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“Space Matters” Session Recap: “We Choose to Go to the Moon”
Written by: Space Foundation Editorial Team
The “Space Matters” series invites speakers from different backgrounds in the space community to discuss trending topics. The most recent session was held September 16, 2022. The session, introduced by Symposium 365 Senior Vice President Thomas Dorame, served to:
- Share candid discussions with space policy experts
- Discuss emerging issues and trends across the space community
- Maintain a routine high-level space policy conversation
This “Space Matters” session discussed space programs in the U.S. on the 60th anniversary of President John F. Kennedy’s historic “We Choose to Go to the Moon” speech. Though Kennedy was not a space enthusiast, noted the Honorable Bob Walker, Founder and CEO of Moonwalker Associates, he recognized the need to spur our nation’s advancements in space.
“Kennedy recognized the importance of space to drive national leadership and new technologies,” Walker said.
Where We’ve Been…And Where We’re Going
The commitment of the U.S. to space exploration has shaped life as we know it. Carissa Christensen, CEO and Founder of Bryce Tech, observed that while Kennedy’s speech is often noted for its “geopolitical impact,” it has impacted our day-to-day lives much more than many might imagine.
“There is a human imperative to explore,” she said. “Humans seek to discover, learn, innovate, and I think space exploration captures that for many people.”
Space activity has led to numerous technological breakthroughs that are now part of our daily lives, including computers, telecommunications and advanced materials. Many issues in space must be combatted that we simply cannot understand in a terrestrial context. Because of this, we have created and established a need for what Christensen called an “interdisciplinary team” that can learn about the hostile environment that is space.
Not only has space created a need to develop new technologies, it has changed education as we know it. STEAM education is a new norm, and many young people desire to pursue future careers in these fields.
Kennedy Advocated For Space
The Honorable James Bridenstine, Senior Advisor for Acorn Growth Companies, and former NASA Administrator and Member of Congress shared that even before his famous speech, President Kennedy sought to encourage space exploration.
“There was an earlier speech before a joint session of Congress where President Kennedy laid out the vision initially,” Bridenstine said. “This was not a State of the Union address; this was him in an attempt to rally America to go to the Moon.”
This address took place just days after Alan Shepard’s first flight on May 5, 1961.
According to Bridenstine, President Kennedy desired to establish a goal that gave enough time for Americans to capture the lead in the Space Race. This was not due to a particular interest in space but rather to show the world America’s economic and technological capabilities. These were especially important points given the tensions of the Cold War the U.S. had with the Soviet Union.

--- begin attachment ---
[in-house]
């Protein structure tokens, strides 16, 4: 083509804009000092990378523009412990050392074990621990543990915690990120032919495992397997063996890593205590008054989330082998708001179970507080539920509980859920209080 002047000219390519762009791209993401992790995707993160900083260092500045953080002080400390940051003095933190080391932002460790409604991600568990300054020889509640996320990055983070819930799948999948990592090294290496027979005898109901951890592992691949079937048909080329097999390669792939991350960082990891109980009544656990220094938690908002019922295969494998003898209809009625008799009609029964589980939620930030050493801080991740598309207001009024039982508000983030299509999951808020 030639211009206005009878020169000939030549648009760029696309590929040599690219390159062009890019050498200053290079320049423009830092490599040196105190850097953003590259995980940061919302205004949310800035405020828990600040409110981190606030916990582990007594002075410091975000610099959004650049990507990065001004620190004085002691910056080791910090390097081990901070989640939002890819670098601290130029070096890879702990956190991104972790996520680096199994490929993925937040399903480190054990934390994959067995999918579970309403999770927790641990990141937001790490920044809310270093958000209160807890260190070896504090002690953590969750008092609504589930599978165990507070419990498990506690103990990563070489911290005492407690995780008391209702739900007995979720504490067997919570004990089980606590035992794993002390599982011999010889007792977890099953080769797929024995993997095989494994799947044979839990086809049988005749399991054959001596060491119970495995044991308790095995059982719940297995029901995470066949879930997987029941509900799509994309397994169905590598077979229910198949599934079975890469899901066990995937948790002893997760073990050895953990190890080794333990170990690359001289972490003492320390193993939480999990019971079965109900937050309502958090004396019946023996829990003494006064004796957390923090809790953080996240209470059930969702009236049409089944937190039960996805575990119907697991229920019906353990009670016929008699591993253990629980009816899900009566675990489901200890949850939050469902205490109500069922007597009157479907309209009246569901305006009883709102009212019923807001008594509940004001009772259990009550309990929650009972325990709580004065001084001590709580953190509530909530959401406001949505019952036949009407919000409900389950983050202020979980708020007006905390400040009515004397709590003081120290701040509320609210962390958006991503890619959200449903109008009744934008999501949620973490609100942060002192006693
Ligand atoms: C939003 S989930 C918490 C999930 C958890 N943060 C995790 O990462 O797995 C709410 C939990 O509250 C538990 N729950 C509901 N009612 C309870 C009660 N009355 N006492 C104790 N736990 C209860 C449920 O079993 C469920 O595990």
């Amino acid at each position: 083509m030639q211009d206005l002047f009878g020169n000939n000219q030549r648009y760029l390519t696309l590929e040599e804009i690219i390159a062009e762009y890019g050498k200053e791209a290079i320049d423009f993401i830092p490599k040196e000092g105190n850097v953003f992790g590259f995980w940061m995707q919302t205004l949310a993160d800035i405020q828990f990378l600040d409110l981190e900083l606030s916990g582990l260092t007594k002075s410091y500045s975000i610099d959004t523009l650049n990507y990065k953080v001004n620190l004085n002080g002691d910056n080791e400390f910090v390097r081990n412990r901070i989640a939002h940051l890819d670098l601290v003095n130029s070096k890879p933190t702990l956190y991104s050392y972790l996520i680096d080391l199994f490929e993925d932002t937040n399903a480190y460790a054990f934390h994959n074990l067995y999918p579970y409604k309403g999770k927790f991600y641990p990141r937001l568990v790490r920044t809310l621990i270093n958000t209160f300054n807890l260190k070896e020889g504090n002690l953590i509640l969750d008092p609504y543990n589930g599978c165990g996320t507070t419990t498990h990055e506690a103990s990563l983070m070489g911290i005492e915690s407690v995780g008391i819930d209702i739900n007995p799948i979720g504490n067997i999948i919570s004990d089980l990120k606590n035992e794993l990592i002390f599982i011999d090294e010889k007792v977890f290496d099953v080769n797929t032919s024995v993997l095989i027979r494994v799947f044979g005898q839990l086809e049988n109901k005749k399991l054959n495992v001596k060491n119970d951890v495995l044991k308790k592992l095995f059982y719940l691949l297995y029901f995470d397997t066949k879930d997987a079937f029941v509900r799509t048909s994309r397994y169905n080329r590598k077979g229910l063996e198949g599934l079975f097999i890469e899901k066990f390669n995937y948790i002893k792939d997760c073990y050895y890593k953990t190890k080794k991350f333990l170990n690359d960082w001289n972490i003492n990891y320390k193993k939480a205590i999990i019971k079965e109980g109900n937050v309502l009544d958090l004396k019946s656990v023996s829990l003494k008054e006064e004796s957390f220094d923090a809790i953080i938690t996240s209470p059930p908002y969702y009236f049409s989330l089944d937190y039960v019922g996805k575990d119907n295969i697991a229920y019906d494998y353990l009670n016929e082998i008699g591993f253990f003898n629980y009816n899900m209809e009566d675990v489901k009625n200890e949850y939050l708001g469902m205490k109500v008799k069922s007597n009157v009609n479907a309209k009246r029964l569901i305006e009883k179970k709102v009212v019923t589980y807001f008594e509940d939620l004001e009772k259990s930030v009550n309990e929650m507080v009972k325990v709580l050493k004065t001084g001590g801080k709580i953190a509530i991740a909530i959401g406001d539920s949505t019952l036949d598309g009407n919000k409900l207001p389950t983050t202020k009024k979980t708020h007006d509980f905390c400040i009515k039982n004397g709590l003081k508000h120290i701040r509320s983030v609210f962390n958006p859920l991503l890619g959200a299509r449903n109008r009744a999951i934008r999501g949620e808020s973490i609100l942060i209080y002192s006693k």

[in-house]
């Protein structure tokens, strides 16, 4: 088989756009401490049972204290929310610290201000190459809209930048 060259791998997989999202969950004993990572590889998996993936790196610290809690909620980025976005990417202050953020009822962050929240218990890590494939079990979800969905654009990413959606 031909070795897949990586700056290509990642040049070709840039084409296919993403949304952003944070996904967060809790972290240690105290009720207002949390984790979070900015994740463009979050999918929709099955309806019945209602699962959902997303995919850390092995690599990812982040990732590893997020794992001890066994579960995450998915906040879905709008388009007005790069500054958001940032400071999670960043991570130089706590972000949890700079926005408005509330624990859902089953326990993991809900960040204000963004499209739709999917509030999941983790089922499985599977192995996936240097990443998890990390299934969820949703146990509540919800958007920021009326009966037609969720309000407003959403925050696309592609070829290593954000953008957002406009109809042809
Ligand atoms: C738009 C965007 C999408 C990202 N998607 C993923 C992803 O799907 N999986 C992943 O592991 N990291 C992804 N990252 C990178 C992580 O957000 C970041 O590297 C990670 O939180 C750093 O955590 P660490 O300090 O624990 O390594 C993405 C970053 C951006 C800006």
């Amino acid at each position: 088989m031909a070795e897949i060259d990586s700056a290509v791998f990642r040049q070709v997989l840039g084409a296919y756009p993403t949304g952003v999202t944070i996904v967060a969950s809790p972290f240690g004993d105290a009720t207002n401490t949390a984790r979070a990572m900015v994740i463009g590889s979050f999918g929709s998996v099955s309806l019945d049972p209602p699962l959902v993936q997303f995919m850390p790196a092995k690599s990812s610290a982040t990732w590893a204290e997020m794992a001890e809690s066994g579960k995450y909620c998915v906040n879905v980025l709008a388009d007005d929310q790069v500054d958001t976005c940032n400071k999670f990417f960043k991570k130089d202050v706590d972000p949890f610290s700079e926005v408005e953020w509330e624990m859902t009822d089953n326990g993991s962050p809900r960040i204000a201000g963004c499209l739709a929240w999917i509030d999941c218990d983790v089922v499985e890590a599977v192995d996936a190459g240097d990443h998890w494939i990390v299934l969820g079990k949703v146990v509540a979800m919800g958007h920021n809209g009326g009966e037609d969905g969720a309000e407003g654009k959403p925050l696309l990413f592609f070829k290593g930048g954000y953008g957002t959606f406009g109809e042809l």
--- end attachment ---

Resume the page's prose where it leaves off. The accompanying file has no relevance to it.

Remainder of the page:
While Alan Shepard’s flight did not reach orbit, Kennedy assured Congress that the U.S. would go to the Moon within the decade. The nation rallied to get man to the Moon. The same way space captivated Americans back then, it does so to this day, and we can see that in the Artemis Project.
The Ecosystem of Space
Patricia Cooper, President and Founder of Constellation Advisory, noted how Kennedy’s “We Choose to Go to the Moon” speech and earlier address acted as a catalyst for the space ecosystem we know today. Beyond space exploration, we now have an entire space industry full of innovators and technologies that we otherwise would never have known.
Cooper shared a moment of the speech that most stood out to her: “We set sail on this new sea because there is new knowledge to be gained, and new rights to be won, and they must be won and used for the progress of all people.”
According to Cooper, the satellite industry was considered risky until the moonwalk. At the time, only 45 satellites were orbiting Earth. Today there are 5,000. Satellite-enabled technology has greatly benefitted life on Earth.
We Do This Not Because It’s Easy
Walker shared a moment of the speech that sent shockwaves of inspiration throughout the nation: “We choose to go to the moon in this decade and do the other things, not because they are easy, but because they are hard.”
Walker and Bridenstine shared moments of great difficulty faced by the space industry over the years. The Space Shuttle Challenger explosion, Apollo 1 fire and the loss of the Space Shuttle Colombia were great sacrifices made to advance space. These missions serve as reminders of how important it is to get things right.
“Things that are going to be transformational and important to our country, things that are important to who we are as a nation, are not always easy,” Bridenstine said.
He mentioned that in this loss, not only have we lost the treasure of human life, but billions of dollars and thousands of hours of work. Despite these adversities, the contribution to human life on Earth, thanks to space exploration, is priceless.
Don’t Miss Important Conversations About Space With Symposium 365 Events
This is just one example of the rich discussion that “Space Matters” panelists bring to the table.
Symposium 365 provides ongoing education and conversation about important events, people and projects in the space community. In addition to the “Space Matters” series, Symposium 365 produces valuable programs, including “State of Space” and “Start Here for Space.” Explore and register for upcoming events here.